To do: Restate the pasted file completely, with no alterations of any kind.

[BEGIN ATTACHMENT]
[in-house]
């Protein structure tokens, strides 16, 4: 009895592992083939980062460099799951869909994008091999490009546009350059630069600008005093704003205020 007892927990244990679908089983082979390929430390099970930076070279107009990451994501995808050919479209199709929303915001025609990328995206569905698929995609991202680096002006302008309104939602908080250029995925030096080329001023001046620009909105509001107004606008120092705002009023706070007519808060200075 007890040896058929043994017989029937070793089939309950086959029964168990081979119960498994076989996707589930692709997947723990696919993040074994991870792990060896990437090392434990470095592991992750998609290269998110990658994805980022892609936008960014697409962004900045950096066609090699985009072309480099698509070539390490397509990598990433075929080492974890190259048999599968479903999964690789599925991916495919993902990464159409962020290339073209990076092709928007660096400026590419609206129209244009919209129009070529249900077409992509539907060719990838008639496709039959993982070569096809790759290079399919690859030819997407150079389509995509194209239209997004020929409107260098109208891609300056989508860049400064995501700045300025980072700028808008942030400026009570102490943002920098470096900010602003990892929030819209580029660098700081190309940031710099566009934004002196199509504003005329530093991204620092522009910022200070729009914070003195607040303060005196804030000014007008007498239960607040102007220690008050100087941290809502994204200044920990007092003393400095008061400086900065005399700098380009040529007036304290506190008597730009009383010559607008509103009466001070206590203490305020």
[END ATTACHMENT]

[in-house]
């Protein structure tokens, strides 16, 4: 009895592992083939980062460099799951869909994008091999490009546009350059630069600008005093704003205020 007892927990244990679908089983082979390929430390099970930076070279107009990451994501995808050919479209199709929303915001025609990328995206569905698929995609991202680096002006302008309104939602908080250029995925030096080329001023001046620009909105509001107004606008120092705002009023706070007519808060200075 007890040896058929043994017989029937070793089939309950086959029964168990081979119960498994076989996707589930692709997947723990696919993040074994991870792990060896990437090392434990470095592991992750998609290269998110990658994805980022892609936008960014697409962004900045950096066609090699985009072309480099698509070539390490397509990598990433075929080492974890190259048999599968479903999964690789599925991916495919993902990464159409962020290339073209990076092709928007660096400026590419609206129209244009919209129009070529249900077409992509539907060719990838008639496709039959993982070569096809790759290079399919690859030819997407150079389509995509194209239209997004020929409107260098109208891609300056989508860049400064995501700045300025980072700028808008942030400026009570102490943002920098470096900010602003990892929030819209580029660098700081190309940031710099566009934004002196199509504003005329530093991204620092522009910022200070729009914070003195607040303060005196804030000014007008007498239960607040102007220690008050100087941290809502994204200044920990007092003393400095008061400086900065005399700098380009040529007036304290506190008597730009009383010559607008509103009466001070206590203490305020």